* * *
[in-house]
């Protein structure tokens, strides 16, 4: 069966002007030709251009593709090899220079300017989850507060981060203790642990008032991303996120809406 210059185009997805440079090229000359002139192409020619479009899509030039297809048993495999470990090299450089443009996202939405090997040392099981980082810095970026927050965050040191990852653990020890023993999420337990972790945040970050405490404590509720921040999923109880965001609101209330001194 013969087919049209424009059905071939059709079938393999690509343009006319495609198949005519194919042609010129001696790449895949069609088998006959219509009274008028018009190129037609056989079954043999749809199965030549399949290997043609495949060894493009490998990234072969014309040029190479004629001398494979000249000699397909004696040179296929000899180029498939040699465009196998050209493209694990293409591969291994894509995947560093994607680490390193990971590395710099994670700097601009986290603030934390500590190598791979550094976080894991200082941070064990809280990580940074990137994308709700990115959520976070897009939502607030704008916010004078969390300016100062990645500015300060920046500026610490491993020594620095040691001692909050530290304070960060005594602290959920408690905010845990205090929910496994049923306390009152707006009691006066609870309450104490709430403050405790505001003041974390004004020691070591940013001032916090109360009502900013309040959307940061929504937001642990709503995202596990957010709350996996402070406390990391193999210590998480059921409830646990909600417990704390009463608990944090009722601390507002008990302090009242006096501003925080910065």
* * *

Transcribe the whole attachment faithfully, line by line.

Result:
[in-house]
């Protein structure tokens, strides 16, 4: 069966002007030709251009593709090899220079300017989850507060981060203790642990008032991303996120809406 210059185009997805440079090229000359002139192409020619479009899509030039297809048993495999470990090299450089443009996202939405090997040392099981980082810095970026927050965050040191990852653990020890023993999420337990972790945040970050405490404590509720921040999923109880965001609101209330001194 013969087919049209424009059905071939059709079938393999690509343009006319495609198949005519194919042609010129001696790449895949069609088998006959219509009274008028018009190129037609056989079954043999749809199965030549399949290997043609495949060894493009490998990234072969014309040029190479004629001398494979000249000699397909004696040179296929000899180029498939040699465009196998050209493209694990293409591969291994894509995947560093994607680490390193990971590395710099994670700097601009986290603030934390500590190598791979550094976080894991200082941070064990809280990580940074990137994308709700990115959520976070897009939502607030704008916010004078969390300016100062990645500015300060920046500026610490491993020594620095040691001692909050530290304070960060005594602290959920408690905010845990205090929910496994049923306390009152707006009691006066609870309450104490709430403050405790505001003041974390004004020691070591940013001032916090109360009502900013309040959307940061929504937001642990709503995202596990957010709350996996402070406390990391193999210590998480059921409830646990909600417990704390009463608990944090009722601390507002008990302090009242006096501003925080910065």